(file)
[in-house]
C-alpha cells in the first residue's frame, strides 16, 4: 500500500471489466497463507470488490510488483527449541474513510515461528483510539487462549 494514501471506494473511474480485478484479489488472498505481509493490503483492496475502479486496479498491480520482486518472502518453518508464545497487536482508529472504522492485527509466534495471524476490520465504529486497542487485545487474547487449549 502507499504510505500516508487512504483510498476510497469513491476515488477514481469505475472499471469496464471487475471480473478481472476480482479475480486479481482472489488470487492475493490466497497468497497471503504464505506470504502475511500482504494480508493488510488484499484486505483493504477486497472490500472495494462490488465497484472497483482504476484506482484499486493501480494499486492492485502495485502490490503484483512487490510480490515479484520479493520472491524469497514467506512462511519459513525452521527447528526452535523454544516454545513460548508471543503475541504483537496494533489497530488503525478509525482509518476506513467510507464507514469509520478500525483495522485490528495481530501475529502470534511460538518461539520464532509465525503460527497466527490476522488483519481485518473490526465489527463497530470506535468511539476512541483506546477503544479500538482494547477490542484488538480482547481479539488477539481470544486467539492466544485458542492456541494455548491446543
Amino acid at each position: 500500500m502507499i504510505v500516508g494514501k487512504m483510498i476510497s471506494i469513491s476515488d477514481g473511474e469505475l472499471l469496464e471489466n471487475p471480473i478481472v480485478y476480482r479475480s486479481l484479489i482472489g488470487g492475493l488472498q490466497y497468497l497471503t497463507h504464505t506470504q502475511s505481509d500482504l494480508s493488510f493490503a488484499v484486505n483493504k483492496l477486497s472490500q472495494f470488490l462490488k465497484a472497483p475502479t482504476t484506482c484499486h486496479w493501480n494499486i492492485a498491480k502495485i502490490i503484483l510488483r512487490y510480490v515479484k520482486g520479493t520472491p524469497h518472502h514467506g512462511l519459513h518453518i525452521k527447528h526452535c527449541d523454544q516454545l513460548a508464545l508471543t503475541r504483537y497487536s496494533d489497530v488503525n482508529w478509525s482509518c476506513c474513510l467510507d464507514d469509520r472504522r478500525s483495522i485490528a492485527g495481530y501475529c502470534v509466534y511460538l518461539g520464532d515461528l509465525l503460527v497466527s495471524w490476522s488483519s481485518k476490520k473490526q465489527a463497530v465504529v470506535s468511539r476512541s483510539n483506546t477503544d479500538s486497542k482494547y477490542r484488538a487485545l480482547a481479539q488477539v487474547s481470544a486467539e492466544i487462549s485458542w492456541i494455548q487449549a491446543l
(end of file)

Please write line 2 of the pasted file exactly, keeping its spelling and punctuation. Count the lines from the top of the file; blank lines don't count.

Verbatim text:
C-alpha cells in the first residue's frame, strides 16, 4: 500500500471489466497463507470488490510488483527449541474513510515461528483510539487462549 494514501471506494473511474480485478484479489488472498505481509493490503483492496475502479486496479498491480520482486518472502518453518508464545497487536482508529472504522492485527509466534495471524476490520465504529486497542487485545487474547487449549 502507499504510505500516508487512504483510498476510497469513491476515488477514481469505475472499471469496464471487475471480473478481472476480482479475480486479481482472489488470487492475493490466497497468497497471503504464505506470504502475511500482504494480508493488510488484499484486505483493504477486497472490500472495494462490488465497484472497483482504476484506482484499486493501480494499486492492485502495485502490490503484483512487490510480490515479484520479493520472491524469497514467506512462511519459513525452521527447528526452535523454544516454545513460548508471543503475541504483537496494533489497530488503525478509525482509518476506513467510507464507514469509520478500525483495522485490528495481530501475529502470534511460538518461539520464532509465525503460527497466527490476522488483519481485518473490526465489527463497530470506535468511539476512541483506546477503544479500538482494547477490542484488538480482547481479539488477539481470544486467539492466544485458542492456541494455548491446543